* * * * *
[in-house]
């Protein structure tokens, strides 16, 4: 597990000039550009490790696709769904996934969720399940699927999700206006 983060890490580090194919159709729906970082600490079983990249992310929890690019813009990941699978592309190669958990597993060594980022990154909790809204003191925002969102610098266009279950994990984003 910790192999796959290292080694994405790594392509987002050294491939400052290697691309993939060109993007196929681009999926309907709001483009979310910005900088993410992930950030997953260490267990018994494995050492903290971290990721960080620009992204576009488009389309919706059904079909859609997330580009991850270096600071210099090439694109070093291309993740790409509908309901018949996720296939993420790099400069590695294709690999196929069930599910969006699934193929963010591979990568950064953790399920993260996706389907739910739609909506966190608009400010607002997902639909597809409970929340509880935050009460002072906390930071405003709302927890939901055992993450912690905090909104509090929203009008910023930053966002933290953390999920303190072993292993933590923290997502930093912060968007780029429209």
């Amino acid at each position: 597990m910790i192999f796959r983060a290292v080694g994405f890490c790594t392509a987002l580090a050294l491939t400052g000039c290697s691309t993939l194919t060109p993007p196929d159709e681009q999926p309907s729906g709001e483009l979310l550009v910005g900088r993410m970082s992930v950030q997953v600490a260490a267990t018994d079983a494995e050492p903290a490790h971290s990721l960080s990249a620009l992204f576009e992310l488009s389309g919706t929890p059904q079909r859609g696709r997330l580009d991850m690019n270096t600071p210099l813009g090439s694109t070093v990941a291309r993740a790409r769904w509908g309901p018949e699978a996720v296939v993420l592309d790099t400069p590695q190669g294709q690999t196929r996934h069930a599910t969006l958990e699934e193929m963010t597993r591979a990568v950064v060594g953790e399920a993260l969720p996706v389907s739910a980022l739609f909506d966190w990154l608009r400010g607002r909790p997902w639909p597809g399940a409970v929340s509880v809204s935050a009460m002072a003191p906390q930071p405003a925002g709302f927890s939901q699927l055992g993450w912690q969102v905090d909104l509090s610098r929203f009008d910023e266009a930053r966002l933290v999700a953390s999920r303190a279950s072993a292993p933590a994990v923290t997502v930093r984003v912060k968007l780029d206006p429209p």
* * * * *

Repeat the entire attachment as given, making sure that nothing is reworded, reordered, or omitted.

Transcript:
[in-house]
């Protein structure tokens, strides 16, 4: 597990000039550009490790696709769904996934969720399940699927999700206006 983060890490580090194919159709729906970082600490079983990249992310929890690019813009990941699978592309190669958990597993060594980022990154909790809204003191925002969102610098266009279950994990984003 910790192999796959290292080694994405790594392509987002050294491939400052290697691309993939060109993007196929681009999926309907709001483009979310910005900088993410992930950030997953260490267990018994494995050492903290971290990721960080620009992204576009488009389309919706059904079909859609997330580009991850270096600071210099090439694109070093291309993740790409509908309901018949996720296939993420790099400069590695294709690999196929069930599910969006699934193929963010591979990568950064953790399920993260996706389907739910739609909506966190608009400010607002997902639909597809409970929340509880935050009460002072906390930071405003709302927890939901055992993450912690905090909104509090929203009008910023930053966002933290953390999920303190072993292993933590923290997502930093912060968007780029429209």
């Amino acid at each position: 597990m910790i192999f796959r983060a290292v080694g994405f890490c790594t392509a987002l580090a050294l491939t400052g000039c290697s691309t993939l194919t060109p993007p196929d159709e681009q999926p309907s729906g709001e483009l979310l550009v910005g900088r993410m970082s992930v950030q997953v600490a260490a267990t018994d079983a494995e050492p903290a490790h971290s990721l960080s990249a620009l992204f576009e992310l488009s389309g919706t929890p059904q079909r859609g696709r997330l580009d991850m690019n270096t600071p210099l813009g090439s694109t070093v990941a291309r993740a790409r769904w509908g309901p018949e699978a996720v296939v993420l592309d790099t400069p590695q190669g294709q690999t196929r996934h069930a599910t969006l958990e699934e193929m963010t597993r591979a990568v950064v060594g953790e399920a993260l969720p996706v389907s739910a980022l739609f909506d966190w990154l608009r400010g607002r909790p997902w639909p597809g399940a409970v929340s509880v809204s935050a009460m002072a003191p906390q930071p405003a925002g709302f927890s939901q699927l055992g993450w912690q969102v905090d909104l509090s610098r929203f009008d910023e266009a930053r966002l933290v999700a953390s999920r303190a279950s072993a292993p933590a994990v923290t997502v930093r984003v912060k968007l780029d206006p429209p």